Since we see the Triangulum galaxy M33 from a quite vertical position (contrary to our Milky Way and a bit the Andromeda galaxy) it should be easy to image the black hole in the center of it, shouldn't it? Why did they prefer to first image the black hole in a galaxy which is about 20 times farther and thus harder to photograph the black hole in its center?


2 Answers 2


M33 does not appear to contain a supermassive black hole: in fact there's no evidence that it contains a central black hole at all. The upper limit on the mass of a central black hole based on the dynamics of the core region is a few thousand solar masses.

Merritt et al. (2001) "No Supermassive Black Hole in M33?" derive an upper limit of 3000 solar masses on a central compact object in M33, noting that this is still consistent with the M-σ relationship between the mass of a supermassive black hole and the velocity dispersion in the stellar bulge, using which they obtain a predicted mass of 2600–26300 solar masses.

Gebhardt et al. (2001) "M33: A Galaxy with No Supermassive Black Hole" obtain an even smaller upper limit on the mass of a black hole of only 1500 solar masses (their best fit mass is zero, i.e. no central black hole), which they state is significantly lower than the predicted mass from the M-σ relationship.

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    $\begingroup$ @user30007 Most stars in a galaxy don't actually orbit around the central black hole of a galaxy. Despite it's enormous mass, it's only a tiny fraction of the mass of the galaxy. The orbit is more within the entire galaxy's mass, so a central black hole is probably not necessary for orbits. Interestingly, for M33, the stars near the center seem to orbit or rotate around the galaxy more slowly, the opposite of what's expected. science.sciencemag.org/content/293/5532/1116 $\endgroup$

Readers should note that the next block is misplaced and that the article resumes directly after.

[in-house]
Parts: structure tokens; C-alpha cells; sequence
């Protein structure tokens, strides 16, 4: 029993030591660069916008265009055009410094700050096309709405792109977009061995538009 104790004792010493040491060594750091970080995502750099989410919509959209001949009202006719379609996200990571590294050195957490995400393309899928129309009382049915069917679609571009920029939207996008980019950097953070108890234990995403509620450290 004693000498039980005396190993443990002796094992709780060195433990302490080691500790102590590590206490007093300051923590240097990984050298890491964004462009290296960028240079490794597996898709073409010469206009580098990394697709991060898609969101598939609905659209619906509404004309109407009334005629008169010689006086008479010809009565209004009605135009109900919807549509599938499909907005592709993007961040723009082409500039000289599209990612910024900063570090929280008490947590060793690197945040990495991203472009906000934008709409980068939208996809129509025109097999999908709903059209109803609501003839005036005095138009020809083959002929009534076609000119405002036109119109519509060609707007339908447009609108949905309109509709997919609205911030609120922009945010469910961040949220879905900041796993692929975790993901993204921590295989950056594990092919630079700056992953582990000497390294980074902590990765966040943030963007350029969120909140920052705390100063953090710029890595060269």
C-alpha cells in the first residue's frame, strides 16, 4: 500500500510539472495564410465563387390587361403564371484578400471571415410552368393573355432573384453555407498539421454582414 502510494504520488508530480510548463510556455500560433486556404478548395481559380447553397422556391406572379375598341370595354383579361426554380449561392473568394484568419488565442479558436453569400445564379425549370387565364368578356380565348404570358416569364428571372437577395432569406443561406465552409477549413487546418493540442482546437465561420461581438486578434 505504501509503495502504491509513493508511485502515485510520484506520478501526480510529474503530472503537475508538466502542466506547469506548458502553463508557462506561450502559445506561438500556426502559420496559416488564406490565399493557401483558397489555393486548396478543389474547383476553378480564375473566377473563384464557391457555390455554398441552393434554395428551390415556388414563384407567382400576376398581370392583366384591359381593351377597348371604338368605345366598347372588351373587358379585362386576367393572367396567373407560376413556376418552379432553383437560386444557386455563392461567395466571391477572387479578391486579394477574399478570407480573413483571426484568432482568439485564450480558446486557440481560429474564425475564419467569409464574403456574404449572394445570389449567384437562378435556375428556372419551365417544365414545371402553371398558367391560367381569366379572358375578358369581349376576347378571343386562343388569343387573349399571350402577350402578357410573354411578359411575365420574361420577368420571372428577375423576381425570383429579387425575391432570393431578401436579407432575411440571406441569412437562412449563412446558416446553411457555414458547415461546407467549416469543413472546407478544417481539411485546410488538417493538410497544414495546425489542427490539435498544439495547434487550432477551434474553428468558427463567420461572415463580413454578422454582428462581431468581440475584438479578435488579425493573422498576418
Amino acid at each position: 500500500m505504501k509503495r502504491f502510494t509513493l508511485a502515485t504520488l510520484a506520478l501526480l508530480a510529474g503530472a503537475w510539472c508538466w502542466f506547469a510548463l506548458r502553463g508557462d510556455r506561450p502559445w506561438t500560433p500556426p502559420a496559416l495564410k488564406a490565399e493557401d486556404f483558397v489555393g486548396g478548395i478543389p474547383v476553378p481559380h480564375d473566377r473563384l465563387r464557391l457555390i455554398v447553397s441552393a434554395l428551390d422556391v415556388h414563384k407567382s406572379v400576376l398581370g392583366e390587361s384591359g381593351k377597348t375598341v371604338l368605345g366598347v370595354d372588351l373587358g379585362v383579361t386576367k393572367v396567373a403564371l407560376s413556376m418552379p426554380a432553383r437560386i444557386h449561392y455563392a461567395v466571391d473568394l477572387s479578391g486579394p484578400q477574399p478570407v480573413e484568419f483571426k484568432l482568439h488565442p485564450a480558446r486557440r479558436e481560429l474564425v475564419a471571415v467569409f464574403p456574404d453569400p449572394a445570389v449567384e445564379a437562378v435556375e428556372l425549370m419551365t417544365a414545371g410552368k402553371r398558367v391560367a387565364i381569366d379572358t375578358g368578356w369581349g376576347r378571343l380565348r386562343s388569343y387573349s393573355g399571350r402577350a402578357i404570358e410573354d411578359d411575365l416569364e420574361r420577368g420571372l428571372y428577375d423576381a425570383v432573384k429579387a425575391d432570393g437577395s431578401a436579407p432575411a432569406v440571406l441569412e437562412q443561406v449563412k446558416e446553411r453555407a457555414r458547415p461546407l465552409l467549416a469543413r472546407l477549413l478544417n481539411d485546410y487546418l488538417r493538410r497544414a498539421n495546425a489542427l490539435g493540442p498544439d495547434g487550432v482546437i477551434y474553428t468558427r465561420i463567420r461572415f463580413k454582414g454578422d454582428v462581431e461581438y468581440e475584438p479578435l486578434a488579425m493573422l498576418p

– userLTK
    Commented Feb 5, 2020 at 12:06
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    $\begingroup$ So stars can simply orbit a barycenter which is the very center of the galaxy? $\endgroup$
    – user30007
    Commented Feb 5, 2020 at 12:47
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    $\begingroup$ The papers on the imaged BH explicitly say why other targets were impossible or anyway discarded. $\endgroup$
    – Alchimista
    Commented Feb 5, 2020 at 13:25
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    $\begingroup$ @user30007 : Stars (bound to a galaxy, separated widely from other galaxies) only orbit the barycenter of their galaxy. $\endgroup$ Commented Feb 5, 2020 at 19:24
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    $\begingroup$ @user30007 same is true with the sun and the earth, the sun is also slightly wobbling and both are orbiting around a point that is not the center of the sun (also affected by other planets). All following Newton’s law of universal gravitation. $\endgroup$
    – Mehdi
    Commented Feb 6, 2020 at 13:15

M87 was actually the easiest black hole for the Event Horizon Telescope (EHT) to attempt, and was thus sensibly its first target. For the EHT to work you need 1) an active BH accreting matter such that it is a strong radio source, and 2) that it be close and massive enough to be angularly large. While M87 is some 20x further away than, say M31 or M33, it is also extremely massive, thus offering a large resolvable horizon. The only BH larger in angular size is the BH in our own Milky Way galaxy, which while weighing only 1/1500 as much at M87 is far closer by about 2000x, giving a larger target. The small mass of the MW BH, however, means that it has a very short time scale for varying its rate of mass accretion, so that its appearance changes while the EHT is observing it. This is a tricky technical issue that the EHT did not have to address for M87.

WRT other BHs, as a previous respondent did an excellent job of answering, M33 shows no evidence for harboring a central BH. M31, in contrast, does have an ~800M solar mass BH, but it's 1) just a little below EHT's resolving power, and 2) provides very little radio emission.


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